In response to potential plans by the CMS to limit the consulting relationships they can have with provider customers, accreditation organizations are defending the arrangements.
CMS Administrator Seema Verma didn’t mince words last week during a speech at the agency’s Quality Conference in Baltimore when she said it’s “a glaring conflict of interest” when accreditors act as consultants to their clients.
The CMS currently has a proposed rule under review by the Office of Management and Budget in response to its request for information in December 2018 asking for feedback from accreditors regarding protocols for establishing and disclosing relationships with providers they both sell consulting services to and accredit for participation in Medicare.
The Joint Commission, which is the leading accreditor of hospitals, once again defended its business framework of acting as both an accreditor and consultant in response to Verma’s comments. A “robust” firewall maintains the integrity of the accreditation process, a spokeswoman at the Joint Commission said in a statement. She added that the association submitted comments to the agency explaining “the value” of their consulting services when the RFI was issued.
Organizationally, the accreditation arm is a separate legal entity from its consultancy arm, called Joint Commission Resources. The consultancy division also doesn’t allow its surveyors to be consultants. Furthermore, it doesn’t provide consultants with any information that isn’t public nor train them on how to interpret Joint Commission standards. Instead, consultants rely on the detailed surveys that surveyors leave with their hospital clients. Finally, consultants can’t help customers appeal survey findings, be in contact with a customer during a survey or be on site when surveyors are present.
Despite this, it does appear the Joint Commission benefits financially from having a consultancy arm. The Joint Commission was contractually set to receive $6.5 million in 2017 in fees for shared services and $1.2 million in royalties from Joint Commission Resources, according to the two organizations’ IRS Form 990s filed on GuideStar. The Joint Commission received $18.8 million in total that year from JCR.
A Joint Commission spokeswoman said it’s “dangerously inaccurate” to say it receives money from JCR. The $18.8 million from JCR was reimbursement for expenses the Joint Commission had previously paid on their behalf, she said.
While the American Hospital Association, which has a representative on the Joint Commission board, defends the arrangement, the Federation of American Hospitals appears to be open to changes. In response to the RFI, the investor-owned hospital association said, “Anything that may undermine the integrity of accreditation programs or the public trust in CMS-accredited providers and suppliers must be considered and addressed.”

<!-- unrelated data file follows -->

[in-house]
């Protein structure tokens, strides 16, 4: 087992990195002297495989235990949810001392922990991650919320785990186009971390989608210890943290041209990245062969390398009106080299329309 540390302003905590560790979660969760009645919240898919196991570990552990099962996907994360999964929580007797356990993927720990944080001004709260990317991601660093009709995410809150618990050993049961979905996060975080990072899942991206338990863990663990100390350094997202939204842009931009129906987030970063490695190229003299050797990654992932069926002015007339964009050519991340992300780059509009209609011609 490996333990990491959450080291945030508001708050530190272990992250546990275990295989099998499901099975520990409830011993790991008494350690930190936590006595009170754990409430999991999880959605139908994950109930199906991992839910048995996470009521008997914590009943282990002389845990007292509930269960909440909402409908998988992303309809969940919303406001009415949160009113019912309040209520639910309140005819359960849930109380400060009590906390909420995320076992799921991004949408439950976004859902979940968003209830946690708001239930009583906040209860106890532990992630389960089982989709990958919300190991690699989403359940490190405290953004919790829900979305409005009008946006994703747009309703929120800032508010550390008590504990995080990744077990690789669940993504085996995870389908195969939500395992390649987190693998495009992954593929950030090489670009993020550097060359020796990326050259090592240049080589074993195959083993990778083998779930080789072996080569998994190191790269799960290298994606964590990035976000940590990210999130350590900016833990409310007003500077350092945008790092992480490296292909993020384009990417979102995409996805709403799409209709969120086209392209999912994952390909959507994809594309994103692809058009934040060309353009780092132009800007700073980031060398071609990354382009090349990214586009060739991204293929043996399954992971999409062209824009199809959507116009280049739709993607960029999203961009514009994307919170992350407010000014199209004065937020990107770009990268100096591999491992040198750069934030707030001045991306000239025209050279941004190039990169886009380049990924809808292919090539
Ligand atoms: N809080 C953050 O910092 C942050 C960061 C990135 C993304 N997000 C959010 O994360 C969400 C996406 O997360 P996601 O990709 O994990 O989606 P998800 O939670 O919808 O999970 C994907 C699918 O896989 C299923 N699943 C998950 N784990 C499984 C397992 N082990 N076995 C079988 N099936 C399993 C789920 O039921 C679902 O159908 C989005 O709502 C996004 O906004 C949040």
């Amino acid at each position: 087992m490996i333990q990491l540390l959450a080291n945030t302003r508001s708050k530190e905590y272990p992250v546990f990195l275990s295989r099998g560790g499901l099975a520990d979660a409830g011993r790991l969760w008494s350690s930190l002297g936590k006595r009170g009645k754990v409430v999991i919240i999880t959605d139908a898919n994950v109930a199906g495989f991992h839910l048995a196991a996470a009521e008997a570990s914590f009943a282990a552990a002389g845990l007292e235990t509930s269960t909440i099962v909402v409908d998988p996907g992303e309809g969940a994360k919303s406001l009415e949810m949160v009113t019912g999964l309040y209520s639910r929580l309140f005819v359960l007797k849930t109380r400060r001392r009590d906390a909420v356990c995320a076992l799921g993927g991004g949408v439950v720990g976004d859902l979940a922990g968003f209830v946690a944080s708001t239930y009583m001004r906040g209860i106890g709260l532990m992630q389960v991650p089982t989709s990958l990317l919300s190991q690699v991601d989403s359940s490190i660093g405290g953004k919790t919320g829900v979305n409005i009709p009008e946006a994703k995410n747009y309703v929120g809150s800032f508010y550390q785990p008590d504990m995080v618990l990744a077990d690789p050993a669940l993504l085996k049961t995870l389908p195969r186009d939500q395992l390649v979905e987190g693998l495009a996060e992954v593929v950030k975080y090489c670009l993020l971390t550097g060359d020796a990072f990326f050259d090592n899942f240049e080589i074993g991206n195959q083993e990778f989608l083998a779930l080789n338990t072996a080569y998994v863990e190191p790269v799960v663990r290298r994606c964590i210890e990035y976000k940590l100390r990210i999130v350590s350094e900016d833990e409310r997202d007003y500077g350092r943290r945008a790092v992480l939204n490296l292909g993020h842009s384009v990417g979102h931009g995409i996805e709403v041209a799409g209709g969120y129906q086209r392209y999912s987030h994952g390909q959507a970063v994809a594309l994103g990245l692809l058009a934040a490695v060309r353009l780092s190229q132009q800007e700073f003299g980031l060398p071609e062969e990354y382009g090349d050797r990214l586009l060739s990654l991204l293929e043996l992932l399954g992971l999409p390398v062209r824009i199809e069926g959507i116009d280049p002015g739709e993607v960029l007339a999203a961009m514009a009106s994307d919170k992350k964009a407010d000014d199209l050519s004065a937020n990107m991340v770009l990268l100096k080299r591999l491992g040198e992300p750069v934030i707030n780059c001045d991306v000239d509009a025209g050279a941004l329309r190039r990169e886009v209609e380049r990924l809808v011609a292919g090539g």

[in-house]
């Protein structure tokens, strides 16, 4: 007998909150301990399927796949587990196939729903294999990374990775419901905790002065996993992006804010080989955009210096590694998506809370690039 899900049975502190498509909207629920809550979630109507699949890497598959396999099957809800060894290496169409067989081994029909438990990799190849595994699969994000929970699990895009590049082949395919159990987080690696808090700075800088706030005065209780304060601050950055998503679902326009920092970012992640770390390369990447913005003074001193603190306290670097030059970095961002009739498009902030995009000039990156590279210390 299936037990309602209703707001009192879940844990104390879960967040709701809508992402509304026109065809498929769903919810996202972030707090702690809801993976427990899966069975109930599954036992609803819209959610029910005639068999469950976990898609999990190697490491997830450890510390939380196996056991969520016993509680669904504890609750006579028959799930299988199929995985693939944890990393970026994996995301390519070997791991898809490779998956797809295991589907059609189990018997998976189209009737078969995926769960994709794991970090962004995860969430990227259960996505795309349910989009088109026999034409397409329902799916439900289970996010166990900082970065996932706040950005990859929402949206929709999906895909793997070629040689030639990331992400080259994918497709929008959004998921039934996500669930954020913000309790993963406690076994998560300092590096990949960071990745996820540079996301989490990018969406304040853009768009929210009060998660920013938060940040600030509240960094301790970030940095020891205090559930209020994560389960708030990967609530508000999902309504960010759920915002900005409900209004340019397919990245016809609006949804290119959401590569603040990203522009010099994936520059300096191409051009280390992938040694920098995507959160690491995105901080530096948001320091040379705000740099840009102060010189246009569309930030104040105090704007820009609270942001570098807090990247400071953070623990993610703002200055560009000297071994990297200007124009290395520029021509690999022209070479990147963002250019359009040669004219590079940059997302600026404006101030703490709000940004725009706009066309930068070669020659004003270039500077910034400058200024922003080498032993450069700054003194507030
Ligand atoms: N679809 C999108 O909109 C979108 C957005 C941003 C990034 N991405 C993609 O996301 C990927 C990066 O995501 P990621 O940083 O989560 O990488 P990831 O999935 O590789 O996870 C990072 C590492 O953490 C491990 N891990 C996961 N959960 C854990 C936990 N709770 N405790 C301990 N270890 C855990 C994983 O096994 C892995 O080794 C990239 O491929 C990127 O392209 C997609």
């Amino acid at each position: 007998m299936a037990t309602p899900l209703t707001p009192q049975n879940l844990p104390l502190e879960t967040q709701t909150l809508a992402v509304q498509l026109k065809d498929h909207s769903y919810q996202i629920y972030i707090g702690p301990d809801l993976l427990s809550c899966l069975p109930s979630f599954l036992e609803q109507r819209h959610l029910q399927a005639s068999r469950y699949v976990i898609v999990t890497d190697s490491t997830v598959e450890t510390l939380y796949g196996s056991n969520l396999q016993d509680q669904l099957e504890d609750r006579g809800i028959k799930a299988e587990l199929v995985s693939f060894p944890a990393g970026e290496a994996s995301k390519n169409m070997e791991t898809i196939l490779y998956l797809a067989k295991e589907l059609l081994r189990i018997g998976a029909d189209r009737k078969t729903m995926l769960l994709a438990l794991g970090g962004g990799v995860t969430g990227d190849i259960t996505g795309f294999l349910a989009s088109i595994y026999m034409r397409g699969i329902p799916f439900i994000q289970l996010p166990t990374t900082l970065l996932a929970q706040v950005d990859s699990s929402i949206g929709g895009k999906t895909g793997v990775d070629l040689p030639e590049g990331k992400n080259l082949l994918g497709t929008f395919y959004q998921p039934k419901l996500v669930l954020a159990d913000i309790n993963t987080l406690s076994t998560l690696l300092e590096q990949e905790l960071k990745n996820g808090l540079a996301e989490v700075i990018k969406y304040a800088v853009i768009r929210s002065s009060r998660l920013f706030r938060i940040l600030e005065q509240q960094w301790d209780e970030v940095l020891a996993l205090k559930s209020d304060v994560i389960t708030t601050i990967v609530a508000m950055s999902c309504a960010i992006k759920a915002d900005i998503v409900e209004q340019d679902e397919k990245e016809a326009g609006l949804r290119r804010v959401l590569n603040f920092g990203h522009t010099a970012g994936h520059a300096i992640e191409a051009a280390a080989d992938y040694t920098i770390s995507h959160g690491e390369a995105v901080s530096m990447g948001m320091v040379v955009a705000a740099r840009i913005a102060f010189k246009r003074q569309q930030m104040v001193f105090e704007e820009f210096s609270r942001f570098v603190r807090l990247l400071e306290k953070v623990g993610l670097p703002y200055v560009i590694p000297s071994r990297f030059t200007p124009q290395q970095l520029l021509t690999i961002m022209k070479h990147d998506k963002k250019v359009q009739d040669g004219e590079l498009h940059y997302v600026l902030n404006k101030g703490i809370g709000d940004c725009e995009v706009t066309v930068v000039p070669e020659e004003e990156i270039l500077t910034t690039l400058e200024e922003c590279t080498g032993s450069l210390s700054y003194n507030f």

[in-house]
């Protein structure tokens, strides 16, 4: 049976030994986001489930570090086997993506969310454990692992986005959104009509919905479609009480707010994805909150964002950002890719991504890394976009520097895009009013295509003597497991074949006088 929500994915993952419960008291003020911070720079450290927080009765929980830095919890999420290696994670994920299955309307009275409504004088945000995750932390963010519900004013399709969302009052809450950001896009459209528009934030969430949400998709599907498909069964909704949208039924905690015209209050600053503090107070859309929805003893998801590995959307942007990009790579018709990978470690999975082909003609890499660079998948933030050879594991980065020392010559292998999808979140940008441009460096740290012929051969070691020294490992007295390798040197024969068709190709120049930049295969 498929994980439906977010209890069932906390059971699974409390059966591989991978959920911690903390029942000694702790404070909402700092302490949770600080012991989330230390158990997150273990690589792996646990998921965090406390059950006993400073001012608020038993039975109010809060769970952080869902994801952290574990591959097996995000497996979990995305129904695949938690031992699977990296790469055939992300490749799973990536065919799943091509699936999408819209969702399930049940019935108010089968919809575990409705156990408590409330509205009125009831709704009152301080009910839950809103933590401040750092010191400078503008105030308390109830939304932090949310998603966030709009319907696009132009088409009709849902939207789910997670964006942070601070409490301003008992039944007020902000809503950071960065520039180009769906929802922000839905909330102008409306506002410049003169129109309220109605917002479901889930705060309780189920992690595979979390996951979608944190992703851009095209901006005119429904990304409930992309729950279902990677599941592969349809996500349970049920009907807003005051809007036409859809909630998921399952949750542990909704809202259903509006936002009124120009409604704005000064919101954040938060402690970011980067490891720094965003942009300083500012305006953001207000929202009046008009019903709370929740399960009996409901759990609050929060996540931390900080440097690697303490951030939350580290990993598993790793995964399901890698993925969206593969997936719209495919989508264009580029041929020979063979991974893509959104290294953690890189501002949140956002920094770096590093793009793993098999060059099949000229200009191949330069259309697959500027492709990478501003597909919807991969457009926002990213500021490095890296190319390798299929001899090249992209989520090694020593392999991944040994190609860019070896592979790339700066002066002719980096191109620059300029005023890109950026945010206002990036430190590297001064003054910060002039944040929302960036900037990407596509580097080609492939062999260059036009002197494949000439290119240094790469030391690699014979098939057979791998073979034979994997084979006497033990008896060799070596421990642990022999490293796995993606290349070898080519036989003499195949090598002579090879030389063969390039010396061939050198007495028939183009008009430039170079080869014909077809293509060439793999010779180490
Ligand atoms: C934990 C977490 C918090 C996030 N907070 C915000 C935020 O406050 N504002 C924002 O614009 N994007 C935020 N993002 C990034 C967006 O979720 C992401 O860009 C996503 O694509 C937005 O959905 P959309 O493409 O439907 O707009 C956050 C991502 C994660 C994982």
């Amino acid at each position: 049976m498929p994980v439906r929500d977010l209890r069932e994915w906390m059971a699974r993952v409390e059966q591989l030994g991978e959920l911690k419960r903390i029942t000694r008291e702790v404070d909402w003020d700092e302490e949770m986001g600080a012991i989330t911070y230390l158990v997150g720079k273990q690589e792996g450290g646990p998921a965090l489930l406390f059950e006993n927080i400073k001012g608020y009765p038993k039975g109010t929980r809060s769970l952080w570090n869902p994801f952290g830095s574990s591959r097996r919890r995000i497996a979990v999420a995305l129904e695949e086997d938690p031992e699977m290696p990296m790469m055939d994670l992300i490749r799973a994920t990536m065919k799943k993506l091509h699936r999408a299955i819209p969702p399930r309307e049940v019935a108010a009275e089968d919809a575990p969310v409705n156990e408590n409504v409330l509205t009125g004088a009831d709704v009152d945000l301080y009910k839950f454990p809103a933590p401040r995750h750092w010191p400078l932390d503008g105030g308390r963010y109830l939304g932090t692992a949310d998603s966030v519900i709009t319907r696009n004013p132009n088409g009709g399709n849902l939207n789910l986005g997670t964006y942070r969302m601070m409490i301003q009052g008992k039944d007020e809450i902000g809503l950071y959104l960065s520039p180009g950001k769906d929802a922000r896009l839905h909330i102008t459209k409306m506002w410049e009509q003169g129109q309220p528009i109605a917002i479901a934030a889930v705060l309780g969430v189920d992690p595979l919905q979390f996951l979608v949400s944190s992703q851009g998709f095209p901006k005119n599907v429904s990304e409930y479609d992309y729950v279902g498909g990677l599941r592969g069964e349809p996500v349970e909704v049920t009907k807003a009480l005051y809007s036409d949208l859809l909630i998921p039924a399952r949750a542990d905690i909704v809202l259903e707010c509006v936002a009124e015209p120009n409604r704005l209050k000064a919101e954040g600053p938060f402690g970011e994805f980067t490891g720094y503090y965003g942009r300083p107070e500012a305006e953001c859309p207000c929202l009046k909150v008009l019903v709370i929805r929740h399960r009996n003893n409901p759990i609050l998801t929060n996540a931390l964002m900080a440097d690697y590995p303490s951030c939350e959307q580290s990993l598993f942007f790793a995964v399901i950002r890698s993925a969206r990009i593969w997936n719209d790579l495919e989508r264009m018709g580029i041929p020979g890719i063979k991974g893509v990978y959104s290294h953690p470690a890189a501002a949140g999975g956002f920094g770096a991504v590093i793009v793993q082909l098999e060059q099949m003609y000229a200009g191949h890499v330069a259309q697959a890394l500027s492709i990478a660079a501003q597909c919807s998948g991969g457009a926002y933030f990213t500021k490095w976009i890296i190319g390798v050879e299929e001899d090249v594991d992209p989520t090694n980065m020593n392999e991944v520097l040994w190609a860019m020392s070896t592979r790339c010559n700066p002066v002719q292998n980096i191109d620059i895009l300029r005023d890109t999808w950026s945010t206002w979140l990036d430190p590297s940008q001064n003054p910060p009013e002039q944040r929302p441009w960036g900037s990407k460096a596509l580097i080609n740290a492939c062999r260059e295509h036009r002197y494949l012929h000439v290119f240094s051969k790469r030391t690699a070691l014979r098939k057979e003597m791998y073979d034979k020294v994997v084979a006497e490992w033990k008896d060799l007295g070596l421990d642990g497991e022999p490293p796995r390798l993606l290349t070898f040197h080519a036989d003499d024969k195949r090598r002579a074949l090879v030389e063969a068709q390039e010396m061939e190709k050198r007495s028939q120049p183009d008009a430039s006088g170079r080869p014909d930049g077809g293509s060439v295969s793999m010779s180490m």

The Center for Improvement in Healthcare Quality, which accredits roughly 100 hospitals in the U.S. and offers consultancy services to hospitals it doesn’t accredit, is mainly concerned that the CMS’ proposed rule may no longer allow them to offer customers educational tools and support to help them meet Medicare’s conditions of participation.
CIHQ, along with many other accreditors, helps explain to provider organizations how to interpret standards and offers strategies about how to appropriately meet them. Accreditors argue this is different from consultancy because it’s a more hands-off approach that doesn’t involve an individual working with a hospital to fix specific issues at that facility or to help implement programs.
“The concern I have, and many of my colleagues share, is that if the CMS takes an overly broad interpretation of what consulting means then we are going to be prohibited from doing things that are educational in nature, supportive in nature, that really help hospitals better comply with the standards,” said Richard Curtis, CEO of CIHQ.
Consumer advocates have a different view. Leah Binder, CEO of the Leapfrog Group, said the relationships accreditors have with customers do appear to have a conflict of interest.
“We are really relying on accreditors to be tough and accurate, often that is the only surveillance that a hospital gets in a given year,” she said. “If there is anything that is going to compromise that, or appear to compromise that, we do have a problem.”